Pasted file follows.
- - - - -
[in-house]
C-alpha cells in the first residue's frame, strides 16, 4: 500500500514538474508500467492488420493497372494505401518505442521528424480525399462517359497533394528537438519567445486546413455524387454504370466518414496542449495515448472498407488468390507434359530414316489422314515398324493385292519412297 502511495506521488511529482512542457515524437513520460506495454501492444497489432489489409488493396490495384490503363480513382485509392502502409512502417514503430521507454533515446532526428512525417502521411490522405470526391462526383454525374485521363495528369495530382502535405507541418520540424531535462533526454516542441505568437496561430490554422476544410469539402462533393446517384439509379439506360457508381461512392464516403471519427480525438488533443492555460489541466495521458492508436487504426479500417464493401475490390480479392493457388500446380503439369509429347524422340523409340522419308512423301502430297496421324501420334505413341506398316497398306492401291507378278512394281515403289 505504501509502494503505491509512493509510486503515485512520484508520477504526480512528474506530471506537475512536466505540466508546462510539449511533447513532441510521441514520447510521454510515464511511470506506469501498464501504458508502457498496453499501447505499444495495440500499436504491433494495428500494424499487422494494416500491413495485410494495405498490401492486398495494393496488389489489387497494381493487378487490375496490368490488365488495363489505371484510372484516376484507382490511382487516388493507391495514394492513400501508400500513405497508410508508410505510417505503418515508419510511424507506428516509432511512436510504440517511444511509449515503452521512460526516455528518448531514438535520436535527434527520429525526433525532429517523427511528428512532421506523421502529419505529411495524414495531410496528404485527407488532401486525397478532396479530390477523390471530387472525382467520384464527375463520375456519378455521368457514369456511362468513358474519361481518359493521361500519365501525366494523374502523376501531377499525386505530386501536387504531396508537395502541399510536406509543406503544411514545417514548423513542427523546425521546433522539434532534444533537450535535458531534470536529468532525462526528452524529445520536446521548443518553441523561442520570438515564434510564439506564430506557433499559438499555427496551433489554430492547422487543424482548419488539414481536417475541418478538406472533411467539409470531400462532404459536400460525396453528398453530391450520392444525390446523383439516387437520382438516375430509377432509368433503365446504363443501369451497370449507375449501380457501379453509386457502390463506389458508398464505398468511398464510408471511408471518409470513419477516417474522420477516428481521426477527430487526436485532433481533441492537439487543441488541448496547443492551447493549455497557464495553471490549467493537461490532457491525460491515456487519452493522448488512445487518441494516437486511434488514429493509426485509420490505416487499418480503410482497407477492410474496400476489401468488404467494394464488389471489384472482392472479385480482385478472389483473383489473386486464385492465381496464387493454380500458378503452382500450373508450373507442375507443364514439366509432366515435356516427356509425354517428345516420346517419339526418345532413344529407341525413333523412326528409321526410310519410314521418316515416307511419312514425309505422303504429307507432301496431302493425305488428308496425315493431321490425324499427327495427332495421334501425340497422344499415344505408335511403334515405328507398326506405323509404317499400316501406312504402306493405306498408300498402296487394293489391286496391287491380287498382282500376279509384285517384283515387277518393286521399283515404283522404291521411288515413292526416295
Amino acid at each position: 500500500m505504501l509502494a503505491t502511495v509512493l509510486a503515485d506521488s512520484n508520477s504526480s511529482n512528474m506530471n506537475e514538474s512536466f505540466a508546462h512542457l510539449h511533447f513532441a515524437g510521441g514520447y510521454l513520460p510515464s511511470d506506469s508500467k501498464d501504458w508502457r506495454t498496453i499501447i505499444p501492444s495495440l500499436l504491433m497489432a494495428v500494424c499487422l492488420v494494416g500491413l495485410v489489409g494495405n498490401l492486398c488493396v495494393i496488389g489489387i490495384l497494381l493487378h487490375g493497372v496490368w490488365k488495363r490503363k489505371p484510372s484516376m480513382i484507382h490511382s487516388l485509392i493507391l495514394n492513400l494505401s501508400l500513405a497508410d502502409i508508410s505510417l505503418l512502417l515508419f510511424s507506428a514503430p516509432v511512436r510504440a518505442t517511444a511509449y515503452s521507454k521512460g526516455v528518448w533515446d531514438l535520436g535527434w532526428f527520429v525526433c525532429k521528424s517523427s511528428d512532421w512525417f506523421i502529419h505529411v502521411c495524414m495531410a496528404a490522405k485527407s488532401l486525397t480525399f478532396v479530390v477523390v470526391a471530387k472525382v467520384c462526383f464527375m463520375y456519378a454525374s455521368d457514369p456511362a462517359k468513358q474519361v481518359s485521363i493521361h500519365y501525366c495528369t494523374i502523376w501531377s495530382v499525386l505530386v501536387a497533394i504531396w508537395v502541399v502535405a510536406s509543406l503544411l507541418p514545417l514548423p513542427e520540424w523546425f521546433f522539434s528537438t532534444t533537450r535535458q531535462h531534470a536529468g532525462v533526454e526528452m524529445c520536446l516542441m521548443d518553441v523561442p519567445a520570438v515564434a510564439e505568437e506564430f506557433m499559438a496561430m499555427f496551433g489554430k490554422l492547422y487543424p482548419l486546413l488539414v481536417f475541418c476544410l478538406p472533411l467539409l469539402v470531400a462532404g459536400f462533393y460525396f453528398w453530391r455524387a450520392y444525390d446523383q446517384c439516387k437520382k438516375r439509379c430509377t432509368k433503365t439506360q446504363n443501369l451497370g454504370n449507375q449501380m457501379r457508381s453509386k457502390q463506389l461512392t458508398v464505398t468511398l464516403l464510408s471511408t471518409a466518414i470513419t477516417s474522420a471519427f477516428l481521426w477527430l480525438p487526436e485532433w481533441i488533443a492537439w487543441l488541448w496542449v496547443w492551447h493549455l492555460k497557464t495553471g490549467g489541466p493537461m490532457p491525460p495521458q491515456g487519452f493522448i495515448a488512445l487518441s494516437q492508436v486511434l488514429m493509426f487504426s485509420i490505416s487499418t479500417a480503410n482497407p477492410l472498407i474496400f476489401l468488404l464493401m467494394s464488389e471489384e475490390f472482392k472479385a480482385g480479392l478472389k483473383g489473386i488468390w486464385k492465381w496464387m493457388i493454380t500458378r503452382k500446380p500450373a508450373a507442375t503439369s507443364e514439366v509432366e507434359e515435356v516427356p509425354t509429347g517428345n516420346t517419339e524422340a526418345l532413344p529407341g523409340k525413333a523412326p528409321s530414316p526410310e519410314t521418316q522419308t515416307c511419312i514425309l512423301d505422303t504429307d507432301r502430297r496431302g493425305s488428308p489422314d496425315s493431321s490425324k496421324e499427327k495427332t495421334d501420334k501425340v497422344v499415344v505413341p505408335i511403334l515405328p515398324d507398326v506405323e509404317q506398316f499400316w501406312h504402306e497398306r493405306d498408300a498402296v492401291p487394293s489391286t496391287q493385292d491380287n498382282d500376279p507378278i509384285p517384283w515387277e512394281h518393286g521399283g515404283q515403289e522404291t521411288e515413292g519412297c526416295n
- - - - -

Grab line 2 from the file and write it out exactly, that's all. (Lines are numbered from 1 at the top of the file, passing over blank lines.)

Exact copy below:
C-alpha cells in the first residue's frame, strides 16, 4: 500500500514538474508500467492488420493497372494505401518505442521528424480525399462517359497533394528537438519567445486546413455524387454504370466518414496542449495515448472498407488468390507434359530414316489422314515398324493385292519412297 502511495506521488511529482512542457515524437513520460506495454501492444497489432489489409488493396490495384490503363480513382485509392502502409512502417514503430521507454533515446532526428512525417502521411490522405470526391462526383454525374485521363495528369495530382502535405507541418520540424531535462533526454516542441505568437496561430490554422476544410469539402462533393446517384439509379439506360457508381461512392464516403471519427480525438488533443492555460489541466495521458492508436487504426479500417464493401475490390480479392493457388500446380503439369509429347524422340523409340522419308512423301502430297496421324501420334505413341506398316497398306492401291507378278512394281515403289 505504501509502494503505491509512493509510486503515485512520484508520477504526480512528474506530471506537475512536466505540466508546462510539449511533447513532441510521441514520447510521454510515464511511470506506469501498464501504458508502457498496453499501447505499444495495440500499436504491433494495428500494424499487422494494416500491413495485410494495405498490401492486398495494393496488389489489387497494381493487378487490375496490368490488365488495363489505371484510372484516376484507382490511382487516388493507391495514394492513400501508400500513405497508410508508410505510417505503418515508419510511424507506428516509432511512436510504440517511444511509449515503452521512460526516455528518448531514438535520436535527434527520429525526433525532429517523427511528428512532421506523421502529419505529411495524414495531410496528404485527407488532401486525397478532396479530390477523390471530387472525382467520384464527375463520375456519378455521368457514369456511362468513358474519361481518359493521361500519365501525366494523374502523376501531377499525386505530386501536387504531396508537395502541399510536406509543406503544411514545417514548423513542427523546425521546433522539434532534444533537450535535458531534470536529468532525462526528452524529445520536446521548443518553441523561442520570438515564434510564439506564430506557433499559438499555427496551433489554430492547422487543424482548419488539414481536417475541418478538406472533411467539409470531400462532404459536400460525396453528398453530391450520392444525390446523383439516387437520382438516375430509377432509368433503365446504363443501369451497370449507375449501380457501379453509386457502390463506389458508398464505398468511398464510408471511408471518409470513419477516417474522420477516428481521426477527430487526436485532433481533441492537439487543441488541448496547443492551447493549455497557464495553471490549467493537461490532457491525460491515456487519452493522448488512445487518441494516437486511434488514429493509426485509420490505416487499418480503410482497407477492410474496400476489401468488404467494394464488389471489384472482392472479385480482385478472389483473383489473386486464385492465381496464387493454380500458378503452382500450373508450373507442375507443364514439366509432366515435356516427356509425354517428345516420346517419339526418345532413344529407341525413333523412326528409321526410310519410314521418316515416307511419312514425309505422303504429307507432301496431302493425305488428308496425315493431321490425324499427327495427332495421334501425340497422344499415344505408335511403334515405328507398326506405323509404317499400316501406312504402306493405306498408300498402296487394293489391286496391287491380287498382282500376279509384285517384283515387277518393286521399283515404283522404291521411288515413292526416295